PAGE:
Having more freedom in conducting numerical experiments we used significantly longer distances of propagation. Instead of the limiting length of m in real experiment Chabchoub et al. (2012c) we used of up to 100 m in simulations. As can be seen from Table 1, the distance m corresponds to the number of 150 – 320 carrier wave lengths. The results of these simulations are shown in Fig.1. Clearly, the wave amplification is the most fascinating feature of the breather evolution. The evolution of the maximum of the complex wave amplitude, i.e., max , as a function of is shown in Fig.1. This is done for five different orders of the rational breather, from to . Each simulation is started at the distance to the left from the point with and m. The coding for each curve is shown in the left hand side insets. For comparison, the maximum amplitude of the exact breather solution is shown by the thin black curve.
A close examination of Fig.1 shows that despite a somewhat lower amplification observed in numerical simulations, the curve shapes are quite similar to those given by the NLS solution (thin solid line in each panel). The difference becomes noticeable when and at values higher than m. This difference between the analytic NLS solution and the numerical solution of the Dysthe equation becomes qualitative in the case of the largest distance of m. A substantial deviation in Fig.1 can be observed for the orders 3, 4 and 5.
Parasitic wave modulations grow along with the wave evolution. They are mainly located at the ends of the background wave train which is unavoidable feature of the technique and irrelevant to the breather itself. Examples of these parasitic modulations can be seen in Fig.5 which is done for fully nonlinear simulations. The effect is very similar in the case of weakly nonlinear simulations of the Dysthe model.
In order to eliminate this effect, the wave shifts close to the central peak should be carefully analysed when computing the maxima of . Other unstable modes may also grow in the central area resulting in developing additional maxima in Figs.1. These maxima may appear at distances different from the expected location of the wave focusing.
Another quite visible feature of Fig.1 is that the case is qualitatively different from . There is a clear trend that at moderate values of the amplification grows with in the case . Then the starting conditions which correspond to larger result in a stronger wave amplification. When , even the longest distance m results in strong wave amplification. This is not the case when . When , the maximum wave focusing actually occurs later than predicted by the NLS theory. Moreover, the delay increases with the distance . On the other hand, there is no particular order in location of the focusing position in the cases of although generally the maximum is closer to .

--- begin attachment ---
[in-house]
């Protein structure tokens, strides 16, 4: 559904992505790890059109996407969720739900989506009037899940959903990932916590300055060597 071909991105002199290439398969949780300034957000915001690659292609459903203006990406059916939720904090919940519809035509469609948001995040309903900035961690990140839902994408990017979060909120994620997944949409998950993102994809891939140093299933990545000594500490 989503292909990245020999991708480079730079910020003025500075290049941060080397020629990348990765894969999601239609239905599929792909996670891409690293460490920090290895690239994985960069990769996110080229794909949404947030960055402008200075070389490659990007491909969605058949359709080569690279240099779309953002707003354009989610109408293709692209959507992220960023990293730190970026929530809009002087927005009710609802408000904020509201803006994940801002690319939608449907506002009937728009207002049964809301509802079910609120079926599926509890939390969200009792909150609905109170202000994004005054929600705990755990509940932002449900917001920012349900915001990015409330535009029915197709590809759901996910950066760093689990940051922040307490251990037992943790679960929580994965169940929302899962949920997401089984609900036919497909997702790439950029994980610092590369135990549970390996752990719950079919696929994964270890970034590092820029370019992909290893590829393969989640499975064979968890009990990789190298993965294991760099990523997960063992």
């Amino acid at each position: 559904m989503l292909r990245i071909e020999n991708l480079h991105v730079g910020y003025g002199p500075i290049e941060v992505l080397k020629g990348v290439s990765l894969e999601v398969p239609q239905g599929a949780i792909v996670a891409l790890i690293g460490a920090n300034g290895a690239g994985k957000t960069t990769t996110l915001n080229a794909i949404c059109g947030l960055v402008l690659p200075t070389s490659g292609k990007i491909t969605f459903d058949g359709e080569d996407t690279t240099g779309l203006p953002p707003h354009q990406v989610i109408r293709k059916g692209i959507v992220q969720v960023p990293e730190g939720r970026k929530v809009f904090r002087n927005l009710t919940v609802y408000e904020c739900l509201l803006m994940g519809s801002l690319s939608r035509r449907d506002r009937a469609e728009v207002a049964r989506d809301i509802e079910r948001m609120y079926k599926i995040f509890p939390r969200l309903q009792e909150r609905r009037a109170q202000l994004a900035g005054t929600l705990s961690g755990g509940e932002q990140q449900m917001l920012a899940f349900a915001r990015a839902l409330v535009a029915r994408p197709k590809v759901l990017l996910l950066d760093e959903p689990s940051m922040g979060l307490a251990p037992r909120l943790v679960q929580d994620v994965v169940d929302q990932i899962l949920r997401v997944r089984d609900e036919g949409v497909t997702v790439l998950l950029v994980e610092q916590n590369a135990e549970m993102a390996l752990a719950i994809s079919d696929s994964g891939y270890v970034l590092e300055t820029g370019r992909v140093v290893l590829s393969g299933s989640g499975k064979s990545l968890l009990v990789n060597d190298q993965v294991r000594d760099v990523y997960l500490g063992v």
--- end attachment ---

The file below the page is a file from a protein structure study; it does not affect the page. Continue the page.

Thus, the NLS equation provides good qualitative evolution of the point of maximum in the case of but predicts its appearance earlier than it happens in the Dysthe model. The amplification values of for the Peregrine breather predicted in each model are in very good agreement. We should not forget that the starting boundary condition with small deviation from the constant amplitude background wave in simulations is the exact solution of the NLS equation. It may happen that corrections of this function may improve the agreement between the two models.
Iii Wave amplification
The results presented in Fig.1 may seem to be self-explanatory. However, there is an essential point that has to be taken into account when analysing them. Namely, the amplitude and the surface elevation are different functions. Thus, the maxima of in Fig.1 and the maxima of the -function may attain significantly different values. According to the Dysthe theory, the surface elevation is computed taking into account bound waves up to the third order. Namely,